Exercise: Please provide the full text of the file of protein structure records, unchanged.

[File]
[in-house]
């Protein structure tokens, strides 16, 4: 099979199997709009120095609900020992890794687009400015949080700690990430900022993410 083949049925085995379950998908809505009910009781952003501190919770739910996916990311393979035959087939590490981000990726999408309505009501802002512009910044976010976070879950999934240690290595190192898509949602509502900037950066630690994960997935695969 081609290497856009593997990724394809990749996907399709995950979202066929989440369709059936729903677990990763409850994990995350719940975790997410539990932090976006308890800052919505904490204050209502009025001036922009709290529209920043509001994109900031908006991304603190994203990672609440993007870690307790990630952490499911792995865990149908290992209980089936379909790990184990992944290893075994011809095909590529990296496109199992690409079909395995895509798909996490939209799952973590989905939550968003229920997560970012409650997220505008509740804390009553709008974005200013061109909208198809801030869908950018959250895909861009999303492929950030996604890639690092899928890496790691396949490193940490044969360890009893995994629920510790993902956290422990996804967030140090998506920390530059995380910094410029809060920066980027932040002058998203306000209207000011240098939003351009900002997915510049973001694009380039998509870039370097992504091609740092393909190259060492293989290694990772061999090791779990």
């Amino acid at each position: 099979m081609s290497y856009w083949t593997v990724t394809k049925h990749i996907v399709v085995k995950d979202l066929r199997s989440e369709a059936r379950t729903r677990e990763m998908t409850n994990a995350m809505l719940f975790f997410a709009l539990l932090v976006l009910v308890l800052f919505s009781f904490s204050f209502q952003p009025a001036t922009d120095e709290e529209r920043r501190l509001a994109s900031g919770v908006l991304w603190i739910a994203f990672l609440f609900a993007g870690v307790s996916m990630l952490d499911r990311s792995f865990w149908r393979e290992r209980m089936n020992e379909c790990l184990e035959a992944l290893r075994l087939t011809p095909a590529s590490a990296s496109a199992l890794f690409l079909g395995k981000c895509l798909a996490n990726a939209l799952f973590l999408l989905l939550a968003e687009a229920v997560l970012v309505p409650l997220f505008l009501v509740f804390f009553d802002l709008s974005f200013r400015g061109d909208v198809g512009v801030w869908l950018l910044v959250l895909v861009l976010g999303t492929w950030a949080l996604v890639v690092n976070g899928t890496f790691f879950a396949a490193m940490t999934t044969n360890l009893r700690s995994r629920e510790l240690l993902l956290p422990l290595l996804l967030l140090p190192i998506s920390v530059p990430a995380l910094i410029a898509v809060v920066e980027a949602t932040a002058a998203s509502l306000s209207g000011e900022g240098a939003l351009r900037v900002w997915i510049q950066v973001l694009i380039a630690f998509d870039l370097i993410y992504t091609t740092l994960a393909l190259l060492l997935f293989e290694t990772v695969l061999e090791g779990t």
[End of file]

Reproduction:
[in-house]
């Protein structure tokens, strides 16, 4: 099979199997709009120095609900020992890794687009400015949080700690990430900022993410 083949049925085995379950998908809505009910009781952003501190919770739910996916990311393979035959087939590490981000990726999408309505009501802002512009910044976010976070879950999934240690290595190192898509949602509502900037950066630690994960997935695969 081609290497856009593997990724394809990749996907399709995950979202066929989440369709059936729903677990990763409850994990995350719940975790997410539990932090976006308890800052919505904490204050209502009025001036922009709290529209920043509001994109900031908006991304603190994203990672609440993007870690307790990630952490499911792995865990149908290992209980089936379909790990184990992944290893075994011809095909590529990296496109199992690409079909395995895509798909996490939209799952973590989905939550968003229920997560970012409650997220505008509740804390009553709008974005200013061109909208198809801030869908950018959250895909861009999303492929950030996604890639690092899928890496790691396949490193940490044969360890009893995994629920510790993902956290422990996804967030140090998506920390530059995380910094410029809060920066980027932040002058998203306000209207000011240098939003351009900002997915510049973001694009380039998509870039370097992504091609740092393909190259060492293989290694990772061999090791779990």
């Amino acid at each position: 099979m081609s290497y856009w083949t593997v990724t394809k049925h990749i996907v399709v085995k995950d979202l066929r199997s989440e369709a059936r379950t729903r677990e990763m998908t409850n994990a995350m809505l719940f975790f997410a709009l539990l932090v976006l009910v308890l800052f919505s009781f904490s204050f209502q952003p009025a001036t922009d120095e709290e529209r920043r501190l509001a994109s900031g919770v908006l991304w603190i739910a994203f990672l609440f609900a993007g870690v307790s996916m990630l952490d499911r990311s792995f865990w149908r393979e290992r209980m089936n020992e379909c790990l184990e035959a992944l290893r075994l087939t011809p095909a590529s590490a990296s496109a199992l890794f690409l079909g395995k981000c895509l798909a996490n990726a939209l799952f973590l999408l989905l939550a968003e687009a229920v997560l970012v309505p409650l997220f505008l009501v509740f804390f009553d802002l709008s974005f200013r400015g061109d909208v198809g512009v801030w869908l950018l910044v959250l895909v861009l976010g999303t492929w950030a949080l996604v890639v690092n976070g899928t890496f790691f879950a396949a490193m940490t999934t044969n360890l009893r700690s995994r629920e510790l240690l993902l956290p422990l290595l996804l967030l140090p190192i998506s920390v530059p990430a995380l910094i410029a898509v809060v920066e980027a949602t932040a002058a998203s509502l306000s209207g000011e900022g240098a939003l351009r900037v900002w997915i510049q950066v973001l694009i380039a630690f998509d870039l370097i993410y992504t091609t740092l994960a393909l190259l060492l997935f293989e290694t990772v695969l061999e090791g779990t």